April 1, 2011

"I feel not normal here. In Canada to have fun we would have to be spending money... "

I was walking with a local around the lake in Tabiz' Elgoli Park. Well, with a semi-local. Abbas left Iran some thirty years ago to attend college in Canada--where he's stayed on ever since.

I acknowledged that the scene around the park was different from that in so many cities around North America. Entire families were out strolling around the lake and taking picnics together. But, I had to differ with his take on people enjoying themselves in an inexpensive manner outdoors as being "not normal":

"You're right that when getting together with friends back in the U.S. the default involves spending money. Meeting up means buying some ticket, paying for a meal out together, or even spending money just to go out for coffee. There isn't as much of this 'make-do-with-what-we-have' mentality that has brought so many people to the park. But, I think I prefer it this way. You don't have to waste money to have a good time, do you?"

Abbas was one of many people I've met who have been so generous to me as a foreign traveler on this trip through Iran. When happening into a bakery after visiting the Azerbaijan Museum here in Tabriz, I asked the man behind the counter to give me a few of the pastries behind the display case that looked tasty. We carried on in simple Farsi. He asked where I was from. When I responded that I was from the U.S. he said, "American? Well, you should talk with my brother here."

Abbas and David in Elgoli Park
Abbas turned out to be not a fellow American, but Canadian. Thirty years living in Canada have given Abbas a command of English far beyond my rudimentary Farsi. I immediately accepted his invitation to come back the next day to go out to Elgoli Park together. I've enjoyed spending time with somebody I can communicate with more fully.

Small displays of kindness and hospitality come so commonly across Iran: There was the woman working the information desk at the Tehran railway staion who gave me a foil-wrapped ball of European chocolate and welcomed me to her country. There was the barber in Kashan who shaved my head for free and denied my repeated attempts at paying him. But the welcome seems even greater here in Tabriz.

The other night, I had a pleasant conversation as far as my Farsi would take me with the man working the late shift at a small restaurant selling street food. He was in his early twenties, spoke no English, and was clearly fascinated to be communicating with a westerner. He spoke with a slight stammer which I found simultaneously limited and eased my comprehension. (Words came more slowly and were repeated.)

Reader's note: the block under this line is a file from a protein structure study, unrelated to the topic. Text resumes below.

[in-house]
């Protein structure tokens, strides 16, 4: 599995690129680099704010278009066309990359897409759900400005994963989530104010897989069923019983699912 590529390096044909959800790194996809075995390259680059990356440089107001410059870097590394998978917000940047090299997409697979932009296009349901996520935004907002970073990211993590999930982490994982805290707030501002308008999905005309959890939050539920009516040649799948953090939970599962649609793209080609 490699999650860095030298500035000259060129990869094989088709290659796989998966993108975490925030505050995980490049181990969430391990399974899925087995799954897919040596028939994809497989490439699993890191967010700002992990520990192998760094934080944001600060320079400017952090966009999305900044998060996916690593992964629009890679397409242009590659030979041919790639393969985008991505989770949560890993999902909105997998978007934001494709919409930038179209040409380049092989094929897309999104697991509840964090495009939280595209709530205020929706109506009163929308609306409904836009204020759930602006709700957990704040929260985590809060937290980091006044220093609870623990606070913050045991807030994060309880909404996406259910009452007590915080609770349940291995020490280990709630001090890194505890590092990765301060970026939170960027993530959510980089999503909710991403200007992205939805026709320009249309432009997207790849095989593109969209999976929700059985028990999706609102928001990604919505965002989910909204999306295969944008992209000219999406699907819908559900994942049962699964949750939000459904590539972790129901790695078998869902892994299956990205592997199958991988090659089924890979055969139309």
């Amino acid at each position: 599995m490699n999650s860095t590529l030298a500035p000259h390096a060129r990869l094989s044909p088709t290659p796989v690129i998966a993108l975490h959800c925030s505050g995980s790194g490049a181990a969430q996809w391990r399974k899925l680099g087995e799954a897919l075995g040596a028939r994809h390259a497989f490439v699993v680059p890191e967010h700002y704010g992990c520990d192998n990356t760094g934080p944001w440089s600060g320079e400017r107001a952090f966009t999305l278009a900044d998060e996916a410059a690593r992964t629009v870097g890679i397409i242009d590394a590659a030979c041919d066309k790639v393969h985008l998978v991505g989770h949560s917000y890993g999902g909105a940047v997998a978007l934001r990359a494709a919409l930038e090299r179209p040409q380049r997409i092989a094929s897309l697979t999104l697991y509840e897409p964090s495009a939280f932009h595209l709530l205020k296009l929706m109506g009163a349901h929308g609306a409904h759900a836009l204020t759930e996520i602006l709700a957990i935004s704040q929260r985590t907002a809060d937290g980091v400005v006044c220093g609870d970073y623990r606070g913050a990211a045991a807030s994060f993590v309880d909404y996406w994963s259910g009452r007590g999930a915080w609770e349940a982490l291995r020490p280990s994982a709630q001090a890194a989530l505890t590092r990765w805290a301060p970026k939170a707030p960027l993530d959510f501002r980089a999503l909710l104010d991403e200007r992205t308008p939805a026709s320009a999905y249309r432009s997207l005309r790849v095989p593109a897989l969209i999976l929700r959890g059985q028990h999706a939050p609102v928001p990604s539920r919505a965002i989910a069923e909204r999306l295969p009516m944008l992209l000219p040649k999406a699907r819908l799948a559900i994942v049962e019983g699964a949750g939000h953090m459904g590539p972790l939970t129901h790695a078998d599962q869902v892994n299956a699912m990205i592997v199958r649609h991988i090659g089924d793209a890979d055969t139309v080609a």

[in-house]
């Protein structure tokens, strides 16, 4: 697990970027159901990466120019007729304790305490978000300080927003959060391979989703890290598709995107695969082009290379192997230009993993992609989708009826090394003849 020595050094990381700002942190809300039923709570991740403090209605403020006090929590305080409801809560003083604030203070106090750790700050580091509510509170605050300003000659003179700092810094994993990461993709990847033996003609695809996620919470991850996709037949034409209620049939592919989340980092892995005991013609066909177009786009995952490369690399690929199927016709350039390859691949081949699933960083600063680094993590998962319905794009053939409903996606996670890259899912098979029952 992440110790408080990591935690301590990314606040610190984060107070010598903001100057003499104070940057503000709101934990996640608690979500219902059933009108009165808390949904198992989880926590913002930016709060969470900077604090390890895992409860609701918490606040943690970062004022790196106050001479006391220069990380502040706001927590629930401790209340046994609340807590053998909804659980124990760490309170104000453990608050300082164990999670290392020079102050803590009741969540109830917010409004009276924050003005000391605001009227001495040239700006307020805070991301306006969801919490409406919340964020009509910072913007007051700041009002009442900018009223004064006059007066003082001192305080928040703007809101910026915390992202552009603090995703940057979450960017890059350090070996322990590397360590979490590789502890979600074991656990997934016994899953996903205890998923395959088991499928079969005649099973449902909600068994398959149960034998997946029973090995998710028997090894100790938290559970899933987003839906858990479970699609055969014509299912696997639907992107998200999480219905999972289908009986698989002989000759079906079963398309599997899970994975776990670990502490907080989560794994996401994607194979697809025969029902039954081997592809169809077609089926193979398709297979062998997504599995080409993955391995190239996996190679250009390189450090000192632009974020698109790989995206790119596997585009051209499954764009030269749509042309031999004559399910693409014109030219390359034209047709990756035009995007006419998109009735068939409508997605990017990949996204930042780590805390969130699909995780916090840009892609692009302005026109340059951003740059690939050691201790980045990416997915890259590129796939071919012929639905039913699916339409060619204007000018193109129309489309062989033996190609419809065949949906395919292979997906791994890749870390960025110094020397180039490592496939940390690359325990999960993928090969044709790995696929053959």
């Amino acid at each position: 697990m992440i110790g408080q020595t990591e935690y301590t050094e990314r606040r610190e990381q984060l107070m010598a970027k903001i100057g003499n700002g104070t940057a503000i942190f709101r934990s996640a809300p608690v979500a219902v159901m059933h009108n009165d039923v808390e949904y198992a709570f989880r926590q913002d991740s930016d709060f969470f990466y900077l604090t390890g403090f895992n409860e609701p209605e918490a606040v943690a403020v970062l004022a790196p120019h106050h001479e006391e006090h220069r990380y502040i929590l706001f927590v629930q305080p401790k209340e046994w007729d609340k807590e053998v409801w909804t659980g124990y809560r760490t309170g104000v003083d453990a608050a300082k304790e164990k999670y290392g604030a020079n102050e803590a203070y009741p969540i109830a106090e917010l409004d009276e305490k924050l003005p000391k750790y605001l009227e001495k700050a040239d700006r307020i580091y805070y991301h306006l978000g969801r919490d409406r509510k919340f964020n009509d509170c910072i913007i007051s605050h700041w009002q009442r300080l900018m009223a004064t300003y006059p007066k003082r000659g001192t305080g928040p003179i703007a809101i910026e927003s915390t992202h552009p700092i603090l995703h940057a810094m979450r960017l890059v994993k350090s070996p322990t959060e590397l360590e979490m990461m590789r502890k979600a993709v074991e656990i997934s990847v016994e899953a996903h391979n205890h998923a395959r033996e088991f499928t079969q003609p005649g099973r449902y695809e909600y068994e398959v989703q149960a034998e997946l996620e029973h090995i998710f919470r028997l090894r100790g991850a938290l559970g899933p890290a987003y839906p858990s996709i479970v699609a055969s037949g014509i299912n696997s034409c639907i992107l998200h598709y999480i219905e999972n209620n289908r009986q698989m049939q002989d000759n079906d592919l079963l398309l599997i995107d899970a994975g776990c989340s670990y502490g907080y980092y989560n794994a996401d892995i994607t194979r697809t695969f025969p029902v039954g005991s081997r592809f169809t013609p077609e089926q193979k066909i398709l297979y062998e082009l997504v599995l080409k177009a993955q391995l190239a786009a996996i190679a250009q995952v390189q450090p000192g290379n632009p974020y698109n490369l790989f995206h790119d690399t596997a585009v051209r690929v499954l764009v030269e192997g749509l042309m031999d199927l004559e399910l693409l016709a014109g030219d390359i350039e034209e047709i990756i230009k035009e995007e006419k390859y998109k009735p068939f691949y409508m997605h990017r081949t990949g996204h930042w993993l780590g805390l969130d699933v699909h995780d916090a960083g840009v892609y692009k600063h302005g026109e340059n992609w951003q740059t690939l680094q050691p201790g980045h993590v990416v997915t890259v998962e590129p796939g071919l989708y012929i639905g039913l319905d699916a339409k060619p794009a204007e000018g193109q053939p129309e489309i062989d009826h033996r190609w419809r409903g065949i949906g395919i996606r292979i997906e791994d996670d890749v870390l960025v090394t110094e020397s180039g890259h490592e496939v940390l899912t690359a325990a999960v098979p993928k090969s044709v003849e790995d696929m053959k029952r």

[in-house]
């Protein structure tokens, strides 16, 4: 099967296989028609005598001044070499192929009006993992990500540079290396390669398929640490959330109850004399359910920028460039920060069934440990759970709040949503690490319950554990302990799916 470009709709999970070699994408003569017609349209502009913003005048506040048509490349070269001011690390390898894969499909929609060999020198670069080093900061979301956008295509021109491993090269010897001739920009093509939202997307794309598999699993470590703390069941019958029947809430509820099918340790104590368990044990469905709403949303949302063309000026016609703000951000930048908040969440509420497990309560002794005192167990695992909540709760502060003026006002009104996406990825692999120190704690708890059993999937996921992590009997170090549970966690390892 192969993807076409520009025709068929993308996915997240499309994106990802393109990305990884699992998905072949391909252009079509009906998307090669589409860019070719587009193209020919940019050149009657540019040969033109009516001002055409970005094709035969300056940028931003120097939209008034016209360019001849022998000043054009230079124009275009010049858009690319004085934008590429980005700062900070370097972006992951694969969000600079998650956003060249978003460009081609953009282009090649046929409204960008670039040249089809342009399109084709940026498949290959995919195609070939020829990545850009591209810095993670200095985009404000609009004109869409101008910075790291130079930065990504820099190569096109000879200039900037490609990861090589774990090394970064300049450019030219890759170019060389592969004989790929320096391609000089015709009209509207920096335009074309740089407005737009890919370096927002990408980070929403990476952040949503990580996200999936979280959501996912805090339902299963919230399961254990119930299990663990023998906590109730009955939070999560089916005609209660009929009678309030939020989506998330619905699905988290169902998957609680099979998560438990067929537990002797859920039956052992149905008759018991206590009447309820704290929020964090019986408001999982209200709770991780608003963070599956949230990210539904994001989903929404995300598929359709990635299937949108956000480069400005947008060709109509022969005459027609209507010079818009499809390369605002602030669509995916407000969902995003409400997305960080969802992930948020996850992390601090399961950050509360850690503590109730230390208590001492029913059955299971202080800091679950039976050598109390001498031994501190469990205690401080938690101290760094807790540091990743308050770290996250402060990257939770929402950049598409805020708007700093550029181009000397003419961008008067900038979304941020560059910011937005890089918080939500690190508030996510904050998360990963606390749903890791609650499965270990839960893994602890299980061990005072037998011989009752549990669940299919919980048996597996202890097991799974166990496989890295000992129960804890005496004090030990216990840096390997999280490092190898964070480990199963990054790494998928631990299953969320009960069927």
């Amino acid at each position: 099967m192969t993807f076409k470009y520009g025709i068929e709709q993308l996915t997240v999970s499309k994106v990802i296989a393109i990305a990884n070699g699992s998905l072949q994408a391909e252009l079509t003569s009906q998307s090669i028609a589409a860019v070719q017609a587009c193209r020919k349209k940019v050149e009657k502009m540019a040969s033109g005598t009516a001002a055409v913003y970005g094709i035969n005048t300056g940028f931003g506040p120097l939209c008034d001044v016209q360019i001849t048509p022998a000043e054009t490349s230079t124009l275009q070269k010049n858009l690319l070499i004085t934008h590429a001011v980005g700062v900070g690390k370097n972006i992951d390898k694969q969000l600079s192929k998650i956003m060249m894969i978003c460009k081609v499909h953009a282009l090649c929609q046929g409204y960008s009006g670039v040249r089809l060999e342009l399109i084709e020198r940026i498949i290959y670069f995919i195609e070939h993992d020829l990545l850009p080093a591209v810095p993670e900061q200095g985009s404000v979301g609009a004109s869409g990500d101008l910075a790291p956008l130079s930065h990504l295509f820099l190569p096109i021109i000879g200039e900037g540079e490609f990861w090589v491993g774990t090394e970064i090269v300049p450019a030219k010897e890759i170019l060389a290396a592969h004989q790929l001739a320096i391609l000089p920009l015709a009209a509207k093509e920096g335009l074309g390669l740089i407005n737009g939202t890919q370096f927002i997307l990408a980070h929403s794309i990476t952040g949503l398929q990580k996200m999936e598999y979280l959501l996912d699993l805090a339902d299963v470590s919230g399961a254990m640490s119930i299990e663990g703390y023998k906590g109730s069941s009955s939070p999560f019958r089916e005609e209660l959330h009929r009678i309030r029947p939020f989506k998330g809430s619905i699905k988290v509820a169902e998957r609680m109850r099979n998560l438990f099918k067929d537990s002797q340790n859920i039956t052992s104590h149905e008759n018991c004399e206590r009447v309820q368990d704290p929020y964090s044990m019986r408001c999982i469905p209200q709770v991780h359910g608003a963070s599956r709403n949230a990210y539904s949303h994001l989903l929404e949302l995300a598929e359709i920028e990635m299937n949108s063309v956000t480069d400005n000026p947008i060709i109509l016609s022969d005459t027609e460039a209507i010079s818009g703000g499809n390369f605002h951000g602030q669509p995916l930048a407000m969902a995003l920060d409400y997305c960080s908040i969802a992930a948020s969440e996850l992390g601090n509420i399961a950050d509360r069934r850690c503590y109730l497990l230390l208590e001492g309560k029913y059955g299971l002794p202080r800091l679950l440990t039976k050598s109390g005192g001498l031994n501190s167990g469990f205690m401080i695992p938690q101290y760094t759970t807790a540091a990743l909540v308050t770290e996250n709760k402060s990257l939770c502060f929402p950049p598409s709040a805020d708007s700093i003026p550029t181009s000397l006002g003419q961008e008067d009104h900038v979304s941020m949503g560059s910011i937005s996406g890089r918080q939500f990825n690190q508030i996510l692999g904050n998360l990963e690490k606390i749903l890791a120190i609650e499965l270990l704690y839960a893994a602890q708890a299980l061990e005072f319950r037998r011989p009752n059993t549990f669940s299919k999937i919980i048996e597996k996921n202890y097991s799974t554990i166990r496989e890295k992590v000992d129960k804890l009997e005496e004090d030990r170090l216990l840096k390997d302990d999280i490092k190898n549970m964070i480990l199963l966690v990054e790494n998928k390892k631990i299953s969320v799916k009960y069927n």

"America and Iran? Aren't we enemies?", he asked a question that I quickly dismissed.

"Maybe in limited ways. Politics. Government. But people everywhere are okay with each other. There's no problem on an individual level, right? We're sitting down across from each other eating the same dish, aren't we?"

Again the hospitality came. When I got up to leave, he insisted that my meal was on the house. My standard approach in Iran when a shopkeeper or restaurant owner says that there's no need to pay is to offer at least three times. While there is so much genuine hospitality throughout this country, on most occasions my insistence that my meal needn't be free is enough to get most people to name the price. It's only when I've had a hand thrust-out holding money rebuffed the right number of times that I feel it's right to accept the free haircut or gratis meal.

I'm pleased to find that, without trying, my level of spoken Farsi has improved to a state where I can carry on conversations far deeper than, "Where are you from?", and "How much is it?" What I can express is still basic yet it's flowing out more naturally.

I don't know the name of the dish I was eating over that particular conversation, but it's everywhere on the streets of Tabriz. It's made from organs (liver, heart, and whatever it is that "ruda" means) minced and grilled up with tomato, onion, and spices. It's delicious, cheap, and I have been washing it down with a large glass of minty, yoghurty doogh on a daily basis over my time here.

There is a lot of other street food around Tabriz that I haven't seen in other corners of this country. Many stalls offer a baked potato mashed up with a hard-boiled egg or two and a pat of butter. The whole mush gets wrapped up in a thin piece on nan. There's also Tabrizi kofta. Enormous boiled beets. Some sort of beans that might be lima beans. I just finished my lunch: a bowl of yoghurt and fresh honey. I like what I'm experiencing here in Tabriz.

Kandovani Children
I did make a day trip out of the city. I went to nearby Kandovan, a small town where for centuries the local people have lived in homes burrowed out of the soft, craggy peaks in the area. I found the traditional way of life new and curious, but was equally fascinated by exploring a place built up for Iranian tourists. Lots of fashionably dressed people from other points in Iran were also along touring the town, snapping photos at the same time I was. It was interesting to see an infrastructure built up for local tourism. Set across the river were lots of outdoor picnic sites, lots of kebab restaurants, and lots of teahouses providing hookah pipes.

This will be my last full day in Iran. I'm typing this entry up on a bench in Gulistan Park in the city center. This morning I bought a ticket to the border city of Piranshahr. Departure at 16:45.

Two months has been just the right amount of time in this country. I could easily explore Iran longer--but am curious to see what lies on to the west.